The South Coast PM will be an active member of CNLM’s “Valencia Acquisitions Team” that may include, at various times, the General Counsel, Director of Conservation Science and Stewardship, Director of Administration, South Coast Regional Manager, and Central California Regional Manager. Responsibilities will be expressed in diverse activities that could include writing or reviewing draft management plans, conducting site visits of the planned preserve areas, observing and commenting on any current management or monitoring activities, learning and then conducting analyses for long-term management costs using CNLM’s “PAR” app, meeting with the permittee and regulatory agencies along with CNLM staff, providing support for coordination of the acquisition, writing reports, and generally helping to ensure that CNLM is well positioned to manage the newly acquired preserve(s).

It is anticipated that, as new preserves are acquired, these will be added to the South Coast PM’s portfolio while he/she/they continue to participate in acquisitions. As the portfolio grows, new Preserve Managers will be hired to manage additional preserves and to also participate in acquisitions as long as needed. As such, the South Coast PM has the exciting opportunity to be positioned at the beginning of a major conservation project and to help shape the future of these preserves.

For the Westridge Oak Preserve, and for other preserves as they are acquired, the South Coast PM will be responsible for management at both landscape and population levels. Stewardship activities include occasional restoration or enhancement activities; integrated pest management including chemical control of exotics if needed and/or mechanical control; management of grazing activities; biological monitoring; revising management plans; preparing annual budgets, work plans, and reports; analyzing data as needed; and active engagement of regulatory agency personnel and other collaborators and contractors needed for specialized services. Any public trails on CNLM’s preserves, even if not CNLM’s direct responsibility, will require coordination with others and monitoring to ensure compatibility with the protection of the onsite natural resources.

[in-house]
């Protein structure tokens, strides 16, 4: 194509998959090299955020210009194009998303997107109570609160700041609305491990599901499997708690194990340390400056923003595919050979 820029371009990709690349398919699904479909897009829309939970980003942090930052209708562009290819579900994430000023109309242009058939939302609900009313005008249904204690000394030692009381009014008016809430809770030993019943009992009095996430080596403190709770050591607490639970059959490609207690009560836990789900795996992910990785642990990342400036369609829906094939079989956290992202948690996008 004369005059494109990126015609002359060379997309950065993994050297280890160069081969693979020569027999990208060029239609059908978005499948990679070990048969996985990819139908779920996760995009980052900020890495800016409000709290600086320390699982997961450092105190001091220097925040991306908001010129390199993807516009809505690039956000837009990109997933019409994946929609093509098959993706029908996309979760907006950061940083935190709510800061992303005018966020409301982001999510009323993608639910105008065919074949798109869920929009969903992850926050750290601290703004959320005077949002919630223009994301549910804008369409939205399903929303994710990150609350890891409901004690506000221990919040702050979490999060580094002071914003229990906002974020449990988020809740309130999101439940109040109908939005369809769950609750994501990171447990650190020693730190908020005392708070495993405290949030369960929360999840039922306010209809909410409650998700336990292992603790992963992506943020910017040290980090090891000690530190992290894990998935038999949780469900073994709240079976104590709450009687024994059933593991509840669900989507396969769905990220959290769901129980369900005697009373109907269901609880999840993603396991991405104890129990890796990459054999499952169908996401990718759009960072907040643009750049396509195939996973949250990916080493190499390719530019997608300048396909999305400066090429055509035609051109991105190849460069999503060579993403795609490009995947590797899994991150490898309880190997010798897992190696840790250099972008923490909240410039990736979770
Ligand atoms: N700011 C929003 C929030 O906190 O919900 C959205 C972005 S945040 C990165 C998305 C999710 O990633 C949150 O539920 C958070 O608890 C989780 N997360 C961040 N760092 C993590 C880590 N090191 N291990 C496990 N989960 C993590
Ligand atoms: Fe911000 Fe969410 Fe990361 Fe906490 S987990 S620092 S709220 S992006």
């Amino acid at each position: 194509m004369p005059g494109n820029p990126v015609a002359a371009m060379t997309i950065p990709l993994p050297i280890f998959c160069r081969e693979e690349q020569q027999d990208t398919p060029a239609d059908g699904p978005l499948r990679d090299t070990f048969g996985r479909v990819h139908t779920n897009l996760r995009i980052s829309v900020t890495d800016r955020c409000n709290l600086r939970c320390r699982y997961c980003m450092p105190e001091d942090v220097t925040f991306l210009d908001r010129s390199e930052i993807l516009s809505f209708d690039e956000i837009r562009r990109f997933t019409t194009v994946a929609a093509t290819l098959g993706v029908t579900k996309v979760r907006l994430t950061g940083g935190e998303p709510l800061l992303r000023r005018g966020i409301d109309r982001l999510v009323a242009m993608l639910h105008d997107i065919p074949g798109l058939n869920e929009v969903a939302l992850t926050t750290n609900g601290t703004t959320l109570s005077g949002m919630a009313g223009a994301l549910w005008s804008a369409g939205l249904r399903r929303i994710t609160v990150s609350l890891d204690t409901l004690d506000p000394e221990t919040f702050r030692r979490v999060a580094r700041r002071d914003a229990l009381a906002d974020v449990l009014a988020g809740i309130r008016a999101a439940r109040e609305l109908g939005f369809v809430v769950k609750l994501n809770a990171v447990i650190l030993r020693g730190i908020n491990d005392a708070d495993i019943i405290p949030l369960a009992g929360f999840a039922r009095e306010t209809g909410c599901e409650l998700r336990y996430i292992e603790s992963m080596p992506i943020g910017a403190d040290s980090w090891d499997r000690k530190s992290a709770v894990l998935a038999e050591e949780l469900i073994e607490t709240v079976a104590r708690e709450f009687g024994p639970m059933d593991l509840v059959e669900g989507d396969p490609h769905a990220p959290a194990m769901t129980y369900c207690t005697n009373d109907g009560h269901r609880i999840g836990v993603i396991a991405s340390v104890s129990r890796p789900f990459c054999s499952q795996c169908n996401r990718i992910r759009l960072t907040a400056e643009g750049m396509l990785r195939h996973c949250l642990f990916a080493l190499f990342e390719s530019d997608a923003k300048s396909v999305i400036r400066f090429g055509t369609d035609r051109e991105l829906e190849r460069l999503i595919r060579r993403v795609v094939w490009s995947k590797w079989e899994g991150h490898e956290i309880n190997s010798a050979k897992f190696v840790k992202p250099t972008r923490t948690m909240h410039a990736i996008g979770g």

The South Coast PM will provide resource management in accordance with the conservation values and regulatory requirements of the Preserves, CNLM’s stewardship standards and practices (which also reflect and exceed Land Trust Accreditation Commission standards), and the preserve-specific management plans. This position requires maintenance of a home office for which CNLM provides a stipend. A company vehicle may be provided at management’s discretion. There is a considerable degree of autonomy (and responsibility) associated with this position because of CNLM’s organizational structure which focuses on preserve management rather than high levels of administration and supervision. In addition to the management of this portfolio of preserves, the South Coast PM will contribute to CNLM’s expertise and documentation of ‘best management practices’ for managing rare and protected plant and animal species. He/she/they will participate in internal and external stewardship and conservation science events and, as needed, participate in the acquisition of new preserves.

Download job description here.